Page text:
Statistics professor Nancy L. Glenn was born in Charleston, South Carolina. After graduating from high school, Glenn attended the University of South Carolina where she earned her B.S. degree in mathematics in 1987 and a second B.S. degree in statistics in 1995. Glenn earned her Ph.D. degree in statistics from Rice University in Houston, Texas, in 2002, becoming the first African American to do so. Her doctoral thesis was about robust empirical likelihood, which is a statistical method of estimating a quantitative value. In 2002, Glenn worked as a postdoctoral research associate with the National Security Agency.
After completing her studies, Glenn became an assistant professor in the Department of Statistics at the University of South Carolina. In 2006, she conducted research in the fields of nonparametric statistics and bioinformatics, and contributed the findings to several academic research journals. One article examined the statistical patterns of cancer cell lines and another investigated the future implications of data analysis in evolutionary genomics, which is the study of how the DNA structure in organisms changes during evolution. Glenn remained at the University of South Carolina until 2007, when she was hired as an assistant professor in the Department of Mathematical Sciences at Texas Southern University (TSU) in Houston, Texas.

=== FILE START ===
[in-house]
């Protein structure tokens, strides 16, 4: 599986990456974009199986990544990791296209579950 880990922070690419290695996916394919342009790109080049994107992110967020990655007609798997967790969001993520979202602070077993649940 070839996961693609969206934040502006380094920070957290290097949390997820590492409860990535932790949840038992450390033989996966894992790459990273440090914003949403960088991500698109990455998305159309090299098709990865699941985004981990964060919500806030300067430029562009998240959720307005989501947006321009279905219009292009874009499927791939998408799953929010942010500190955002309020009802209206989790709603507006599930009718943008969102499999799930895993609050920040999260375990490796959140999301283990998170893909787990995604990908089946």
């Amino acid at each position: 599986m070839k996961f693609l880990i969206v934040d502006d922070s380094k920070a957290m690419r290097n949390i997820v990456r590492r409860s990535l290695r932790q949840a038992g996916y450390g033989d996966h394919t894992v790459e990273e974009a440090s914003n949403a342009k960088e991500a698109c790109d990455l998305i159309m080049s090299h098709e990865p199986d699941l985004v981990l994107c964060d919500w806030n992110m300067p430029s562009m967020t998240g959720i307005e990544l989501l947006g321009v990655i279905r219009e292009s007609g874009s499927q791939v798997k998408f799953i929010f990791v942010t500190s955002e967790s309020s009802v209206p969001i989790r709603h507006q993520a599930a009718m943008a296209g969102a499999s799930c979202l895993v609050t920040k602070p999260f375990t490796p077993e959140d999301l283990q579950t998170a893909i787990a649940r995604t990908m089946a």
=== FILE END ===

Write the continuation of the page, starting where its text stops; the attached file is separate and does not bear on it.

In 2008, Glenn served as the lead investigator on a research grant from the National Institutes of Health. The research develops her nonparametric spirometry reference values. In 2011, she served as the co-investigator of a research project funded by the National Aeronautics Space Administration for the Bio-nanotechnology and Environmental Research Center in the Biology Department at TSU. Glenn also developed a course at TSU that prepares science, technology, engineering, and mathematics students for graduate schools in the sciences.
Throughout her career, Glenn published many important scientific articles, and participated in several activities outside of her academic requirements. She once was the Houston representative to the American Statistical Association and served as a reviewer for several statistical publications, including the
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